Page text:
Unions Tasmania says civil penalities for wage theft need to be implemented and a new Industrial Court established to help stamp out the behaviour.
In a submission to a Senate inquiry on unlawful underpayment of employees’ remuneration, Unions Tasmania secretary Jessica Munday said non-payment or underpayment of superannuation was a common issue.
An Industry Super Australia report in 2018 estimated 57,400 Tasmanian workers were not being paid the correct rate of super or not being paid super at all.
The average underpayment of superannuation was $1775 and underpayment affected 31.9 per cent of all eligible workers.
Ms Munday said the union had received complaints from workers about unpaid super despite an amount being detailed on their pay slips.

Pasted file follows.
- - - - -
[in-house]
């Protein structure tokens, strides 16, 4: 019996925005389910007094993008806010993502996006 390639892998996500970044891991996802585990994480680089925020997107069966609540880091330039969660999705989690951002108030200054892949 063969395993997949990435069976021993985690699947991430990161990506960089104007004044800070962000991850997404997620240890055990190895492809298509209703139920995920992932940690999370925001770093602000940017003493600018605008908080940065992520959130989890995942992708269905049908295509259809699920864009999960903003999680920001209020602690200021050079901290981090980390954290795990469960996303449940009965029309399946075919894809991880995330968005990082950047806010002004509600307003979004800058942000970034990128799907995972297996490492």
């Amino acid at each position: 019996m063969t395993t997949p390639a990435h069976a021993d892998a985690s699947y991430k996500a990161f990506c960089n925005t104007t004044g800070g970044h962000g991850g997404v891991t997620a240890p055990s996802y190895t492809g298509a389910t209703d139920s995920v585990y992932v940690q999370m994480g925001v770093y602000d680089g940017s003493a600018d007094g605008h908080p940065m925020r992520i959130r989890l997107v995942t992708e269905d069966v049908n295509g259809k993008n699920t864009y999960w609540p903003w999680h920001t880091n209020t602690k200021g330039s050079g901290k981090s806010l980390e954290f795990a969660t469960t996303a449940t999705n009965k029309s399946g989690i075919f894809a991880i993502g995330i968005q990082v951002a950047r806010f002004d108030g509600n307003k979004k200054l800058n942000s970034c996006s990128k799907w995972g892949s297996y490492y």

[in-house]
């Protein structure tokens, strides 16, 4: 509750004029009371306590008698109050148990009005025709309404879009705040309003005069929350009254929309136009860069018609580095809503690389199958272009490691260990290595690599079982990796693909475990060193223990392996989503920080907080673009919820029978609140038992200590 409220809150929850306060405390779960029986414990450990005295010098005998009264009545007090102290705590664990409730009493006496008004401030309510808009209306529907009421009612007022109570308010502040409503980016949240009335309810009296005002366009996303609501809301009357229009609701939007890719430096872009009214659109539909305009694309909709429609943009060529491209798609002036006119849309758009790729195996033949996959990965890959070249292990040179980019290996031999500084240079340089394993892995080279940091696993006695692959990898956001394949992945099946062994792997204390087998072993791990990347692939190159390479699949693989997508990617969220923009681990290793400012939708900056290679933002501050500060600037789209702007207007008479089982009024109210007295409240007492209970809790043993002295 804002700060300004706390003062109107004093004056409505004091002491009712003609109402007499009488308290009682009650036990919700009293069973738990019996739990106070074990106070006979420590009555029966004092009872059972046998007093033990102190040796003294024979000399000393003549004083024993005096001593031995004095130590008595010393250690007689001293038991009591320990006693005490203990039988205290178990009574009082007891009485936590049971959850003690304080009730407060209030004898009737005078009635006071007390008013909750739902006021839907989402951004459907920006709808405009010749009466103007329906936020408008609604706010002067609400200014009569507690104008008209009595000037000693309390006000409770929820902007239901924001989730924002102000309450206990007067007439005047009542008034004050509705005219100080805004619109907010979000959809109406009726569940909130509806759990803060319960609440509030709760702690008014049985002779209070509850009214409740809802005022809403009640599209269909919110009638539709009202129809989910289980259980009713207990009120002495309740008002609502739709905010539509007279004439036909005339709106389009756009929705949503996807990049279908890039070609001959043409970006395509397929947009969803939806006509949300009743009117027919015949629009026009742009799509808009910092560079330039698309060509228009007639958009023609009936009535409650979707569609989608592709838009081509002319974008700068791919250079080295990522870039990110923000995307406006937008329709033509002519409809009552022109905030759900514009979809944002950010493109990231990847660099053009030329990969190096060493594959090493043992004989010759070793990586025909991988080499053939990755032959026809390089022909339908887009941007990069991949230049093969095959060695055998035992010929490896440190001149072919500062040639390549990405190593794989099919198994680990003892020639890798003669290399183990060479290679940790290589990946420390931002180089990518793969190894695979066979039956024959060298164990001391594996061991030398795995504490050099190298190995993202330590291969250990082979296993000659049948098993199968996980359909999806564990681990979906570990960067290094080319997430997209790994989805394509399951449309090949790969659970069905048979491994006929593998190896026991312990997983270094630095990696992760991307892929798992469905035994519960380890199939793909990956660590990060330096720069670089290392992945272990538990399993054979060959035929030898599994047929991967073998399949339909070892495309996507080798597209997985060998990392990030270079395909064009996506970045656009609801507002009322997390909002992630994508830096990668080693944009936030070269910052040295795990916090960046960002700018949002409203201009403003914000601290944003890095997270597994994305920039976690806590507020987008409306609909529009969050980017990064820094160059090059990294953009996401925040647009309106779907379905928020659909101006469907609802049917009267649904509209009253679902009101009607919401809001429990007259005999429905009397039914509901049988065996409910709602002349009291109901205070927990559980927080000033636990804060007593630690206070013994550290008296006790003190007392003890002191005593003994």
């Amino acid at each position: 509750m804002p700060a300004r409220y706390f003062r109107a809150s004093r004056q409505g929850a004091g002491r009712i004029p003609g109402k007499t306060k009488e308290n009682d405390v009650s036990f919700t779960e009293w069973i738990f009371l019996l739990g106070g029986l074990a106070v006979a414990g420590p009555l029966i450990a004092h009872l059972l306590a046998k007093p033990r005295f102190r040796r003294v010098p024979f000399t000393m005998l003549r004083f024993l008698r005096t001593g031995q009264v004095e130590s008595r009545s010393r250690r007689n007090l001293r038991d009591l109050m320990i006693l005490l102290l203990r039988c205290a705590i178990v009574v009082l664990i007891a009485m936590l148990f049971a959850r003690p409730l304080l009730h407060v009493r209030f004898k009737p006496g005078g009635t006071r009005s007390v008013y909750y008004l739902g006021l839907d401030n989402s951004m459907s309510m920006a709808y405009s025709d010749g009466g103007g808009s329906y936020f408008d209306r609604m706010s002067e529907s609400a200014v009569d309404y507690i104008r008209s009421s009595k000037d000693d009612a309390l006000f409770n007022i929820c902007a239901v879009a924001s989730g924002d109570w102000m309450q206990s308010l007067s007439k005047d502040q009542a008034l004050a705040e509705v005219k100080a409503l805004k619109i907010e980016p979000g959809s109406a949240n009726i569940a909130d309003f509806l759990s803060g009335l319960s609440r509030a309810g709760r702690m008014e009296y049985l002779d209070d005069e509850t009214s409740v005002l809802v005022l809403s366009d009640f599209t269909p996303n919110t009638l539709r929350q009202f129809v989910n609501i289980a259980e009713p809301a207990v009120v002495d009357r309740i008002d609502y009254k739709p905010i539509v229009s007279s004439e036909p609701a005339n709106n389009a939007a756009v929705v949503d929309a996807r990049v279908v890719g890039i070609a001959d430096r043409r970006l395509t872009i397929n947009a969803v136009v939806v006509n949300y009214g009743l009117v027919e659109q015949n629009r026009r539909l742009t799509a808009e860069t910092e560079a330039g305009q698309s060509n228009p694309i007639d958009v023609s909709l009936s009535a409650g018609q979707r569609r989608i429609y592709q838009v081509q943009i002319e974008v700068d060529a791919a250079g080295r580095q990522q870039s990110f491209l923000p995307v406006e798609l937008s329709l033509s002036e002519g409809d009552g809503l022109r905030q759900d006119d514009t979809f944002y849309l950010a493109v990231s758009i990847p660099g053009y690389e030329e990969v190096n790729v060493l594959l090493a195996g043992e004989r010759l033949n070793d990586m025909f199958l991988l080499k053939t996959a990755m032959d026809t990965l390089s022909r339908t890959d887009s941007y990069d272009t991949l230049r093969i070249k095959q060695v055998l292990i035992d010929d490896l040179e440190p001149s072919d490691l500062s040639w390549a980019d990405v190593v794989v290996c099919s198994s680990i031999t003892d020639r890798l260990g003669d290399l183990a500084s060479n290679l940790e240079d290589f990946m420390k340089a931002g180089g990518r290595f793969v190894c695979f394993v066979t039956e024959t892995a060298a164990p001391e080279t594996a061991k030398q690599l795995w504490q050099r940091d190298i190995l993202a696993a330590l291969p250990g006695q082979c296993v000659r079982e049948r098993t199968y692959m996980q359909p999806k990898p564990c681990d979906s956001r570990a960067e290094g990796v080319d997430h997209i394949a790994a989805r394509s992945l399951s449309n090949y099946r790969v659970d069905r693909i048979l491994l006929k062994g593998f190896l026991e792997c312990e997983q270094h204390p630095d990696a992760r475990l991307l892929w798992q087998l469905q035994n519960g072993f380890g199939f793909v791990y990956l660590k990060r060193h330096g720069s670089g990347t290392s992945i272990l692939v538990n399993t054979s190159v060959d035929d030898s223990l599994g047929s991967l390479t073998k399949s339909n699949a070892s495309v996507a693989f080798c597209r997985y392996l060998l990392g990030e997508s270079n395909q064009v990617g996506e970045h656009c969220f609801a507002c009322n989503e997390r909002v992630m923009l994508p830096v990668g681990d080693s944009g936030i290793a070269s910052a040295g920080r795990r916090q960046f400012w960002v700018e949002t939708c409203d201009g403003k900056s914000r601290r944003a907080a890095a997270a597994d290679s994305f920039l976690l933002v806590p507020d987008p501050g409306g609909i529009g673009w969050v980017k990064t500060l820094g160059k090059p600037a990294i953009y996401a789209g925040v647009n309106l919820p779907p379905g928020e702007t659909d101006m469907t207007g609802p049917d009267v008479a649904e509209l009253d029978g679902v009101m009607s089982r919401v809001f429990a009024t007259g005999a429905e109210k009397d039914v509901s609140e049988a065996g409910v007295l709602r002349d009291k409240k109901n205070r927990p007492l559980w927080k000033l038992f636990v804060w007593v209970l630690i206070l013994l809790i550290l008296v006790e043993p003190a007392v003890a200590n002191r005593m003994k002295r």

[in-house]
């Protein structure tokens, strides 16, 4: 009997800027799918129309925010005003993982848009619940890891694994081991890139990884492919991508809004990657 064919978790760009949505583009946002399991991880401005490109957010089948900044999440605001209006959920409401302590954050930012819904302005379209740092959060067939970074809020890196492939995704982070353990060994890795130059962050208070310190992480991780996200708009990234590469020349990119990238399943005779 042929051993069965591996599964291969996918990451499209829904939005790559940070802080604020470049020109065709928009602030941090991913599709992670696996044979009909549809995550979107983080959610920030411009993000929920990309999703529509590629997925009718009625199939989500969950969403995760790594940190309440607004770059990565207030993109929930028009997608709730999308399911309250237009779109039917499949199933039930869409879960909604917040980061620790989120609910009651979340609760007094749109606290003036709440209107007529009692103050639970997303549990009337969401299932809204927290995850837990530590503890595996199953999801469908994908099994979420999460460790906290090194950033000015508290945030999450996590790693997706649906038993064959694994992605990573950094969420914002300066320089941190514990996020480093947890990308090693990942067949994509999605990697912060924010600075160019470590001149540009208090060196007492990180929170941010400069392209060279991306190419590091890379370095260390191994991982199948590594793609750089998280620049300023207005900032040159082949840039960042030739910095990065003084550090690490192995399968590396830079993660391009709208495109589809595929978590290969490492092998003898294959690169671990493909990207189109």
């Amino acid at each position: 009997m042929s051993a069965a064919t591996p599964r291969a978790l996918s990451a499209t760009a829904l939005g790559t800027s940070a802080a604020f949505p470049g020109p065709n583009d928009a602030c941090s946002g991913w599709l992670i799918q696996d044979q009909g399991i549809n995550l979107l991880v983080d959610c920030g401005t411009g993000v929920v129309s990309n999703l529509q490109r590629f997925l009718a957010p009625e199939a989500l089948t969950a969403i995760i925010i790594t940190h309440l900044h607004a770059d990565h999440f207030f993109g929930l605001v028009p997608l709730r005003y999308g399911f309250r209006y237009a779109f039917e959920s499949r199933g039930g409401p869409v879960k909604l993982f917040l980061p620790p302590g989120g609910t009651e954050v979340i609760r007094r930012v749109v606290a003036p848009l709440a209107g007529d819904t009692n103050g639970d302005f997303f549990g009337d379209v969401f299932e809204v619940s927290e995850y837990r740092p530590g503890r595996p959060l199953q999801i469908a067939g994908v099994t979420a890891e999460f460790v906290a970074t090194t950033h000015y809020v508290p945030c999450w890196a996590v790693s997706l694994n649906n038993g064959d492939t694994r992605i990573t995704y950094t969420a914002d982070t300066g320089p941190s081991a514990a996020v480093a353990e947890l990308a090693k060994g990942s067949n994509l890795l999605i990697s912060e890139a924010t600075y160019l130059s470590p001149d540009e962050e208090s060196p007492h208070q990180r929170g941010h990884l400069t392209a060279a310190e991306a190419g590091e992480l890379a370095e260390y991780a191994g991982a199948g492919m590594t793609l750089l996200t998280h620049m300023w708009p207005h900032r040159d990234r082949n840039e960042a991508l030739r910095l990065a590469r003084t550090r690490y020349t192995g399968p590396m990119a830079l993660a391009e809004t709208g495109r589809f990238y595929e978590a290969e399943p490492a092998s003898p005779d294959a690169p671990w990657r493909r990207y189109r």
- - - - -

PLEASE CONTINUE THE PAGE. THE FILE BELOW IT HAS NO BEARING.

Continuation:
Employers are required to contribute the minimum 9.5 per cent of an employee’s ordinary earnings before the 28th day after the end of each quarter.
She said underpayment of wages affected Tasmanian workers more than their mainland counterparts given the state had the lowest full-time adult average weekly earnings in the country.
The national average was $1659 a week while the average Tasmanian workers earned $1420 a week.
Ms Munday said unpaid overtime was a frequent complaint amongst union members in both the private and public sector.
She said unpaid overtime could range from employees being expected to commence work-related duties before a shift or expected to work beyond their finish time without being paid.
The Australian Chamber of Commerce and Industry submitted to the committee that underpayment was a complex issue driven by multiple factors.
It said Australia had one of the most complex workplace relations systems of any country in the world, highlighting there was a difference between wage theft and accidental underpayment of wages through mistakes, misinterpretations or miscalculations.